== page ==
By Jenn Watt
Published April 11, 2017
Last week, our local MPP Laurie Scott took the Liberal government to task about the length of long-term care wait times in our region. The Central East Local Health Integration Network, it turns out, has some of the longest wait times in the province to get placed in a nursing home.
There are more people waiting for beds than there are beds in the whole region. There are 9,529 beds at the LHIN’s 68 facilities and 9,825 people waiting.
That’s a pretty desperate situation.
In Haliburton, things are on a smaller scale, but the dilemma is still there.
If you’re waiting for a bed at one of Haliburton Highlands Health Services facilities – Highland Wood in Haliburton and Hyland Crest in Minden – the expected wait is hundreds of days. In Minden, it’s a 300-day wait. In Haliburton, more likely 600 days.
That’s fine if the person is getting by at home with plenty of assistance, but in many cases, those applying actually need that around-the-clock care that nursing homes provide.
(Extendicare has a much shorter waiting time at 75 days.)
Cost, location and level of care factor into what individual applicants need and can determine the time on the waiting list. According to the Community Care Access Centre, which facilitates placements, 77 per cent of those on the waitlist are waiting for the lower cost, basic accommodations. If you’re willing to pay more, for semi-private or private rooms, the wait time is shorter.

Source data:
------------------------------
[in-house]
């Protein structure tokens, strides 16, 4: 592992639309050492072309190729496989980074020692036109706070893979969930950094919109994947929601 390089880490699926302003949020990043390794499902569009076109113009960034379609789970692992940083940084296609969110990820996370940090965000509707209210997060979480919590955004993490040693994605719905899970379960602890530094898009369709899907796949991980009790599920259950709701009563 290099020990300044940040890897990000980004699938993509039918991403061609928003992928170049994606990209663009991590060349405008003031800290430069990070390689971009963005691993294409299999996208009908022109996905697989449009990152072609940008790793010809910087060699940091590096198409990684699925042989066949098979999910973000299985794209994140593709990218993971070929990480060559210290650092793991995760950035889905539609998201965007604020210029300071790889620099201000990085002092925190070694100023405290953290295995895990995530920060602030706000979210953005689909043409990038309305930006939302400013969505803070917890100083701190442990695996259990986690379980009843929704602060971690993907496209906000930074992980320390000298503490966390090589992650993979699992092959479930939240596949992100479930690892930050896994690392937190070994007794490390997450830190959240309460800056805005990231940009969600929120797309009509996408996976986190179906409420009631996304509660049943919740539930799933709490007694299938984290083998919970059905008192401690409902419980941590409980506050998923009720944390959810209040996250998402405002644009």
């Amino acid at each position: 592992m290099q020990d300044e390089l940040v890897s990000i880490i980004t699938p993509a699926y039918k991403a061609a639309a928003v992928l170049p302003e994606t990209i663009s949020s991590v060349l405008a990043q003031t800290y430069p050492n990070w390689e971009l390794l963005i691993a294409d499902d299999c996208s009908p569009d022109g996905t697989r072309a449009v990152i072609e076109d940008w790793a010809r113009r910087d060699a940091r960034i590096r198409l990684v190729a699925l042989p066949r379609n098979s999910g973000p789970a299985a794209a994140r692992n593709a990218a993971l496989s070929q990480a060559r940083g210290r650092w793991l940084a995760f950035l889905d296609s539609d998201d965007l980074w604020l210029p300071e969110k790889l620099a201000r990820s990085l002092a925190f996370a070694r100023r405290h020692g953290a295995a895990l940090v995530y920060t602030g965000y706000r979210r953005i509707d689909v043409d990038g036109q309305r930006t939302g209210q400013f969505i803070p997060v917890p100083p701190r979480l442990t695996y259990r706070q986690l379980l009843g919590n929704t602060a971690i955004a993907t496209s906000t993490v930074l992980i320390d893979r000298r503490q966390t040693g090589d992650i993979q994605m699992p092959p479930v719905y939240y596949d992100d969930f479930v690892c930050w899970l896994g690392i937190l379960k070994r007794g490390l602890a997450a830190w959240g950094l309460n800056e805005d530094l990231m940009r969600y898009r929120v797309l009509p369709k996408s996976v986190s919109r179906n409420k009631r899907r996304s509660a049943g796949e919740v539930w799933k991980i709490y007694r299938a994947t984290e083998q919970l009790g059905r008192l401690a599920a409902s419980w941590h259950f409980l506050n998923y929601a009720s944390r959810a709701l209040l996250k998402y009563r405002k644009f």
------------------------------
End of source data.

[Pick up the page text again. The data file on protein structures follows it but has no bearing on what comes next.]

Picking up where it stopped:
If you’ve had a chance to stop in to the county’s three long-term care homes, you’ll know how valuable they are, how necessary the care is, and how hard the staff work. These are crucial services and in a county that is rapidly aging, the beds are too few with less than 200 for the whole county. (Yes, you can choose to go out of the county, but many want to live near their loved ones.)
The flip side of this is the Ontario government is putting additional dollars into home care. Certainly, in the Highlands we’ve seen an expansion of this type of programming, in particular through the GAIN team, Geriatric Assessment and Intervention Network, which enhances the home care already being provided and the assistance of Community Support Services.
This investment is important and necessary, but shouldn’t mask the fact that additional dollars are needed for long-term care. Not everyone can age at home safely and we need the province to put money into more beds, more staff and more resources generally for nursing homes.